Everywhere you go, if you’re passing by buildings, you’re passing by drywall within those buildings. Today, it’s just one of the constants of life. Chances are very few structures will be finished without the inclusion of drywall, and for good reason.
Drywall is cost-effective, it has a fast manufacture time, it’s fire-resistant, and you can cut it easily to fit your needs. In essence, Drywall Contractors are accessible. But it’s not perfect.
As for cons, it’s heavy, not exactly durable, susceptible to water damage, and prone to damage without plastering over it. While these cons can be managed with the right planning, it still needs to be maintained, read on to find out ways you can maintain it.
Dusting The Wall
In general, dusting your wall will never do you wrong. This can be done using a feather duster or a dry cloth. If you want to maintain your wall in a basic fashion this is the way to go. Doing so will keep dust and dirt off of your wall which will make the wall’s appearance more appealing. Dusting regularly will ensure that it stays in good condition.
If you can’t wash your drywall or clean it in another fashion, dusting it is your best bet. If your drywall is not painted, wallpapered, or otherwise protected then dusting it is the best option to ensure that the wall remains unharmed while also being clean. But if your drywall is protected, it may be a good idea to wash it.
Washing The Wall
When washing your drywall you need to be pretty cautious in how you do it. While washing it will make the wall cleaner, you must keep in mind that drywall is vulnerable to water damage. Essentially this means that you need to be aware of how much water you are using, as well as how you dry it off.
The best option to wash your wall is by using a cellulose sponge. You can find these kinds of sponges at home improvement stores and they’re good for only absorbing a small amount of liquid. With this sponge you should soak it in water and then wring it out, the remaining water should be enough to clean your wall but not enough to damage it.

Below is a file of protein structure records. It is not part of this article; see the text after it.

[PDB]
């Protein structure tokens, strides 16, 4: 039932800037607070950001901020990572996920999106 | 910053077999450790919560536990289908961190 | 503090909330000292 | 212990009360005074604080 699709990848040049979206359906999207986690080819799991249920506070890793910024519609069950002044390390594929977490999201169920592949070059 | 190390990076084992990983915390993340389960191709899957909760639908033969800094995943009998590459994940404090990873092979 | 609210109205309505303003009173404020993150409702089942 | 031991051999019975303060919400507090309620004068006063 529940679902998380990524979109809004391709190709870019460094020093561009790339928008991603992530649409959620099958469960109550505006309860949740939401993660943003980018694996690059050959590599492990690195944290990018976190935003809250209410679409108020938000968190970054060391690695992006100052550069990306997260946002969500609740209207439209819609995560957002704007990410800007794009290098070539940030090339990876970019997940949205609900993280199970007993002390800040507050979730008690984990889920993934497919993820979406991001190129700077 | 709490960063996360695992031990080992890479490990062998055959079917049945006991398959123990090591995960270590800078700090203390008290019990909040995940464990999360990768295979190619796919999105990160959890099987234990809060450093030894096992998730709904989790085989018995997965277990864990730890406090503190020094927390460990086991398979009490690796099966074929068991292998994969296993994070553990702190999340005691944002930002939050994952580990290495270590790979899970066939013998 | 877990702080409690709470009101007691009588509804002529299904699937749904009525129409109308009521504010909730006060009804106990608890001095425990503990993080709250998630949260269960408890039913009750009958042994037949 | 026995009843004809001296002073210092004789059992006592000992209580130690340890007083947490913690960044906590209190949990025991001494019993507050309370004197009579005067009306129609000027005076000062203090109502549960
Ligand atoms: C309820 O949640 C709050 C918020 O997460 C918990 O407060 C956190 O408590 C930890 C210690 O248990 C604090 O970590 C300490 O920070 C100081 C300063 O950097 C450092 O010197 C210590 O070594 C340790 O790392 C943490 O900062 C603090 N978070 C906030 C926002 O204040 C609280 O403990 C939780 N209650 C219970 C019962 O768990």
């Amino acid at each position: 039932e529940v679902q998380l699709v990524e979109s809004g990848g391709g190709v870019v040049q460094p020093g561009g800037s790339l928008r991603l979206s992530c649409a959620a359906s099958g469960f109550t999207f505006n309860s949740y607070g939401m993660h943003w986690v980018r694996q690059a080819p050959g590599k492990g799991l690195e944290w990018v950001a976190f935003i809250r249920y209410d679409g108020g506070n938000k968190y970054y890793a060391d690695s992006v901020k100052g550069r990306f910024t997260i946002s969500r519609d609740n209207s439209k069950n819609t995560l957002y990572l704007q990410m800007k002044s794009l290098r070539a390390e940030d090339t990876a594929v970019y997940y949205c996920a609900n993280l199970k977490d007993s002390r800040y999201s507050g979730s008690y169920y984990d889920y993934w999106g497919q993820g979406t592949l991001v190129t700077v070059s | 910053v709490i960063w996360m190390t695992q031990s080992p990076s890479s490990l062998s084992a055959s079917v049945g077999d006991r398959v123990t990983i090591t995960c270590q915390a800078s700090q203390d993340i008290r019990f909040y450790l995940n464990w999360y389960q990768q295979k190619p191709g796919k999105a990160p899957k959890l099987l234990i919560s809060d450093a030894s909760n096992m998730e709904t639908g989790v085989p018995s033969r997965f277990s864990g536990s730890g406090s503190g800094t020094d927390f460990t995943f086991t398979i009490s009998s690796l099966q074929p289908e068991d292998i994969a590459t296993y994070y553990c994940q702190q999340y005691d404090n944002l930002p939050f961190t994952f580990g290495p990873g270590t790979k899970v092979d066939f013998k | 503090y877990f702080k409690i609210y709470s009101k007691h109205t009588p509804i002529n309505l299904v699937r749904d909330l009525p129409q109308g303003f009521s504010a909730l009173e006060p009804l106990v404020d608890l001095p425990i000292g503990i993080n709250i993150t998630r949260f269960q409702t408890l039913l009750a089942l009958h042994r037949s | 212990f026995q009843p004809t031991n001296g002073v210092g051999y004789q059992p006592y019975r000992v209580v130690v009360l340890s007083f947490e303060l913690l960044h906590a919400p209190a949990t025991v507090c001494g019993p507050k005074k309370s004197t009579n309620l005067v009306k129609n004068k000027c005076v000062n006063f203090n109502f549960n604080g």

The sponge should be slightly damp. Then with your sponge, you want to wipe in a downward motion. Doing so ensures that any water dripping from the sponge will be caught by the sponge itself. As mentioned previously, drywall is vulnerable to water and even water droplets can damage it. Drywall should not be washed if it’s unprotected.
Accidents happen and therefore so do holes, and that’s alright. But it doesn’t mean you need to replace the entire wall nor cover up the hole with painting and hope that no one notices. With small holes, like screw holes, you can easily fill them using a patching compound. However, for larger holes, there’s a better way.
For large holes, your best bet is to use a joint compound that utilizes a chemical reaction. These are available in a powdered form and can have a wide-ranging setup time. However, the drawback of this is that the end result is hard to sand down, so it’s a good idea to make sure the compound is flush with the wall.
For medium-sized holes, a good idea is to use a stick-on mesh patch. The best way to use one of these patches is by making sure the wall is clean and then sanding the wall just a bit and then place the patch over the wall. Further, you want to then apply the joint compound as previously mentioned, it’s a good idea to apply a few thin layers.
Cover Exposed Drywall Paper
When taking items off walls that were physically adhered to the wall, there’s a chance that when taking that item off you also take a bit of the wall off with it. The bit of the wall you take off would probably just be the top layer of drywall paper which leaves the brown paper behind exposed. This, of course, is not good.
Before patching up the wall, you’re going to want to seal it first. The problem with just patching up the wall is that in doing so, the water in the patching material will react with the paper causing it to bubble which will just cause more issues for you. What you should do is first seal it using an oil- or shellac-based sealer, using water-based will only cause the same issue.
Once you apply the sealer however you may, either spraying it on or brushing it on if it’s a liquid. Wait until it dries and then sand and patch it as you normally would. From there on out it’s just an ordinary wall repair job.
Just as drywall is common, so are nail pops within those walls. What creates these nail pops are usually either the wood framing or an improper wallboard installation. Wood changes as its moisture content changes, due to this, nails can pop out.
The way to deal with this is a drywall fastener needs to be put into place, driving two nails/screws above and below the nail pop. Then using a drywall compound over the patch, after this dries you then lightly sand it. Rinse and repeat for a second coat and then you’re finished.
Maintaining drywall is simple on paper, like everything, as long as you clean it and clean up any messes that you or someone else may have caused. The wall should stay in good condition or at the very least intact.
At the basic level of purely maintaining the wall without repairing, you can dust it or even wash it. But if you do wash it then you need to be sure that there is no excess water on the wall as well as making sure the wall is covered and protected. If you are going to repair the wall then be sure that you do it properly and effectively. Good luck.